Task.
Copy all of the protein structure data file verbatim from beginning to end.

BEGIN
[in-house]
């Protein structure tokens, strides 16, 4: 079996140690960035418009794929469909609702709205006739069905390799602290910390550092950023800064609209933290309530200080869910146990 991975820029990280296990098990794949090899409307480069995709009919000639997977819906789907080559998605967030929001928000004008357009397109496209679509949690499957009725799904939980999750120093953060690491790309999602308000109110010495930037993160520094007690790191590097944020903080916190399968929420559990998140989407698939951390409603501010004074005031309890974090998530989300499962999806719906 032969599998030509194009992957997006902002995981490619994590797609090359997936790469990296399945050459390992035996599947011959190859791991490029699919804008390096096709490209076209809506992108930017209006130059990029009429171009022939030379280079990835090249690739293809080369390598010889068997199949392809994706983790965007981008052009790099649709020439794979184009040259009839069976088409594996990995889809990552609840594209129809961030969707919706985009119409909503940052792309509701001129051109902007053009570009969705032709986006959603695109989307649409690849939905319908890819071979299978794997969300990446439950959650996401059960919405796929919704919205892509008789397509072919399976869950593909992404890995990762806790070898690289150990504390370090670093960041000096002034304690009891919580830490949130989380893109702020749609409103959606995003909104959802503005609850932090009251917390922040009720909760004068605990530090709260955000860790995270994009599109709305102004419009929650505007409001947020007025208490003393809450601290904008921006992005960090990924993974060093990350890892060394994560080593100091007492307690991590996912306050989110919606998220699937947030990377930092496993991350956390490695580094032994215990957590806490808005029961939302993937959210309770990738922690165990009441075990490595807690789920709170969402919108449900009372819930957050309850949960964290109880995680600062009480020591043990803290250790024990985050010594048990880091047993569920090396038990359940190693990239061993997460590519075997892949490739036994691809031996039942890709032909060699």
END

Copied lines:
[in-house]
């Protein structure tokens, strides 16, 4: 079996140690960035418009794929469909609702709205006739069905390799602290910390550092950023800064609209933290309530200080869910146990 991975820029990280296990098990794949090899409307480069995709009919000639997977819906789907080559998605967030929001928000004008357009397109496209679509949690499957009725799904939980999750120093953060690491790309999602308000109110010495930037993160520094007690790191590097944020903080916190399968929420559990998140989407698939951390409603501010004074005031309890974090998530989300499962999806719906 032969599998030509194009992957997006902002995981490619994590797609090359997936790469990296399945050459390992035996599947011959190859791991490029699919804008390096096709490209076209809506992108930017209006130059990029009429171009022939030379280079990835090249690739293809080369390598010889068997199949392809994706983790965007981008052009790099649709020439794979184009040259009839069976088409594996990995889809990552609840594209129809961030969707919706985009119409909503940052792309509701001129051109902007053009570009969705032709986006959603695109989307649409690849939905319908890819071979299978794997969300990446439950959650996401059960919405796929919704919205892509008789397509072919399976869950593909992404890995990762806790070898690289150990504390370090670093960041000096002034304690009891919580830490949130989380893109702020749609409103959606995003909104959802503005609850932090009251917390922040009720909760004068605990530090709260955000860790995270994009599109709305102004419009929650505007409001947020007025208490003393809450601290904008921006992005960090990924993974060093990350890892060394994560080593100091007492307690991590996912306050989110919606998220699937947030990377930092496993991350956390490695580094032994215990957590806490808005029961939302993937959210309770990738922690165990009441075990490595807690789920709170969402919108449900009372819930957050309850949960964290109880995680600062009480020591043990803290250790024990985050010594048990880091047993569920090396038990359940190693990239061993997460590519075997892949490739036994691809031996039942890709032909060699």